The situation on Peleliu meanwhile was critical. The Japanese had heavily contested the Marine landings on the southern half of Peleliu near the airfield which resulted in more casualties that expected. After two days of fighting, the airfields were secure and the Marines turned north toward the Umurbrogol Mountains, where Colonel Nakagawa had established his fukkaku defensive positions. After only three days of fighting on Peleliu the 1st Marine Regiment began using rear area personnel as replacements for smashed up infantry companies. Realizing that the Japanese had changed their tactics, Colonel Harold Harris, 5th Marine Regiment commander, conducted an aerial observation of the battlefield and was appalled by what he saw: ridges, crevices, valleys, and vertical cliffs not marked on any maps – and he knew they were full of Japanese soldiers. Harris became convinced that a frontal breakthrough from the south was impossible and tried to convince General Rupertus to alter his plan and attack northward up the narrow strip 400 to 500 yards wide running along the west side of the mountain range, encircle the Japanese from the north and attack southward using siege tactics. Rupertus refused and insisted that the Marines would press forward from the south using inaccurate maps and bloody frontal assaults up the jagged coral hills. Despite mounting casualties General Rupertus and 1st Marine Regiment Commander “Chesty” Puller kept pushing their men forward using tactics that eventually crippled the division. After a few days battering themselves repeatedly against the slopes that had become known as “Bloody Nose Ridge,” Marines became bitter at their superior’s perceived indifference. By September 21, the 1st Marine Regiment had sustained fifty-two percent casualties. Overall, the 1st Marine Division was at forty percent of its original combat strength. General Geiger visited both Rupertus and Colonel Puller on September 21 and found them both equally detached from reality. Puller repeatedly denied that the 1st Marines had been stopped while Rupertus clung to the unrealistic belief that the Marines could finish the job alone and argued vehemently against bringing Army troops into the fight. It took a direct order from General Gieger for Rupertus to immediately pull the 1st Marine Regiment out of the line and replace it with an 81st Division RCT.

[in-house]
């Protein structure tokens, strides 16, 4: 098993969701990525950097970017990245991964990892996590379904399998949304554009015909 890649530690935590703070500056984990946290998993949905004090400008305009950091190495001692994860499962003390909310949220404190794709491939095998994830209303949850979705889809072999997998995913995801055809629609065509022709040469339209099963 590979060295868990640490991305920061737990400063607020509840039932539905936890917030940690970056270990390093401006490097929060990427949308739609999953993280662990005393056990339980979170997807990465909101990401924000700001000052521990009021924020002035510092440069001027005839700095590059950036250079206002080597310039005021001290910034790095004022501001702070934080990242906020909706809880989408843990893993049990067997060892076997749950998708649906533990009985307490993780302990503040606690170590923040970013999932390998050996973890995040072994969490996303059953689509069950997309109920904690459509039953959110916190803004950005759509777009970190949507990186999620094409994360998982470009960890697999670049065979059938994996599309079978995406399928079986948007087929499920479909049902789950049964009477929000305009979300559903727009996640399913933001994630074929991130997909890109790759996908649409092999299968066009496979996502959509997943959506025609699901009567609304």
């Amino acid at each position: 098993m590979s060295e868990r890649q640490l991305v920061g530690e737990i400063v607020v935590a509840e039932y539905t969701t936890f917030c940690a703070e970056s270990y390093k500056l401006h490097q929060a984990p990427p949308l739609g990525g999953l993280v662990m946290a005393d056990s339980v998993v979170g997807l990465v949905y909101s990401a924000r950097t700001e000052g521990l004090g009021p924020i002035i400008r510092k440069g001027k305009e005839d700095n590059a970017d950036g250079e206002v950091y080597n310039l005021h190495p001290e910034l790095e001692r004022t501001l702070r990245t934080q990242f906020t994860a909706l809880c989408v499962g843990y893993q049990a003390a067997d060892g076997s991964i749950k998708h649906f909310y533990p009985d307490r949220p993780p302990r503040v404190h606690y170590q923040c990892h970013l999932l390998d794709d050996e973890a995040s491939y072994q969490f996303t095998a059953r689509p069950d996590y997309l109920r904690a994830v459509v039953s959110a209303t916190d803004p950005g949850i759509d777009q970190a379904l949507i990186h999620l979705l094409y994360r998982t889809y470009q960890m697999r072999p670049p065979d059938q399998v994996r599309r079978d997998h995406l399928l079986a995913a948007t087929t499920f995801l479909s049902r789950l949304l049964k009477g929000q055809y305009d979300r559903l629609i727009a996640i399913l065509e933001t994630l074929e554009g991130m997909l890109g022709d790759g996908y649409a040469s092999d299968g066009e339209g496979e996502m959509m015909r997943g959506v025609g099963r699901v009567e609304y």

At 1625 hours on September 21, the same day that the 322nd RCT’s “mopping up” action began on Angaur, General Mueller received an urgent message from General Geiger reading “Can you spare me one RCT complete for movement to Peleliu immediately.” With the 323rd RCT on its way to Ulithi the only other option was the 321st in reserve on Angaur. After resupply the 321st RCT embarked immediately for Peleliu where it landed on September 22 and relieved elements of the 1st Marine Division on the west side of the island. General Rupertus now decided to put Colonel Harris’s plan into effect and have the 321st RCT and 7th Marine Regiment push up the western side of the island and encircle the Japanese from the north. Between September 23 and September 29, the 321st RCT advanced rapidly up the west coast of Peleliu occupying the northern end and high ground in the middle of the island in brutal fighting along a path that became known as the “321st Trail.” Many of the 321st companies that participated in this fighting were reduced to fifty percent strength in a matter of days. Company L, 3rd Battalion lost all its rifle platoon leaders in its first six days on Peleliu.